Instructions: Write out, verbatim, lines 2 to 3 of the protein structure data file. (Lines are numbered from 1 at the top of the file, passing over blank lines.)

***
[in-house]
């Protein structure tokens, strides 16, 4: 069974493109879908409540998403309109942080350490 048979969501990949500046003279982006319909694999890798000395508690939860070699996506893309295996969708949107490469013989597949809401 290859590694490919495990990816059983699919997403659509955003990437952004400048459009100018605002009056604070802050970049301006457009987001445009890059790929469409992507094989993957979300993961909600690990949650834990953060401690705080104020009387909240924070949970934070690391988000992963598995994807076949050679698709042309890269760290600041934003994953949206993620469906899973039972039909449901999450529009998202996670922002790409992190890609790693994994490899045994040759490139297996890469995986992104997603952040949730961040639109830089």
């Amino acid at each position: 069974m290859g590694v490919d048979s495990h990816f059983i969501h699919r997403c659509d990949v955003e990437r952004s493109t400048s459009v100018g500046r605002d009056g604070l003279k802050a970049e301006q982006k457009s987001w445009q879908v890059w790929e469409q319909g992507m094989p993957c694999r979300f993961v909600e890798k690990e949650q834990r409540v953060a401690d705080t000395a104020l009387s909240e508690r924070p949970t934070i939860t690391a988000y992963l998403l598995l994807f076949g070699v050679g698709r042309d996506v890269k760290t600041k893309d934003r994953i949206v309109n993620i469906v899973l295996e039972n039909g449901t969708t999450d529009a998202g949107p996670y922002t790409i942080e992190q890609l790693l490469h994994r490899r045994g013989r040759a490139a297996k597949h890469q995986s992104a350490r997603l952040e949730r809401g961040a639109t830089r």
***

């Protein structure tokens, strides 16, 4: 069974493109879908409540998403309109942080350490 048979969501990949500046003279982006319909694999890798000395508690939860070699996506893309295996969708949107490469013989597949809401 290859590694490919495990990816059983699919997403659509955003990437952004400048459009100018605002009056604070802050970049301006457009987001445009890059790929469409992507094989993957979300993961909600690990949650834990953060401690705080104020009387909240924070949970934070690391988000992963598995994807076949050679698709042309890269760290600041934003994953949206993620469906899973039972039909449901999450529009998202996670922002790409992190890609790693994994490899045994040759490139297996890469995986992104997603952040949730961040639109830089």
């Amino acid at each position: 069974m290859g590694v490919d048979s495990h990816f059983i969501h699919r997403c659509d990949v955003e990437r952004s493109t400048s459009v100018g500046r605002d009056g604070l003279k802050a970049e301006q982006k457009s987001w445009q879908v890059w790929e469409q319909g992507m094989p993957c694999r979300f993961v909600e890798k690990e949650q834990r409540v953060a401690d705080t000395a104020l009387s909240e508690r924070p949970t934070i939860t690391a988000y992963l998403l598995l994807f076949g070699v050679g698709r042309d996506v890269k760290t600041k893309d934003r994953i949206v309109n993620i469906v899973l295996e039972n039909g449901t969708t999450d529009a998202g949107p996670y922002t790409i942080e992190q890609l790693l490469h994994r490899r045994g013989r040759a490139a297996k597949h890469q995986s992104a350490r997603l952040e949730r809401g961040a639109t830089r």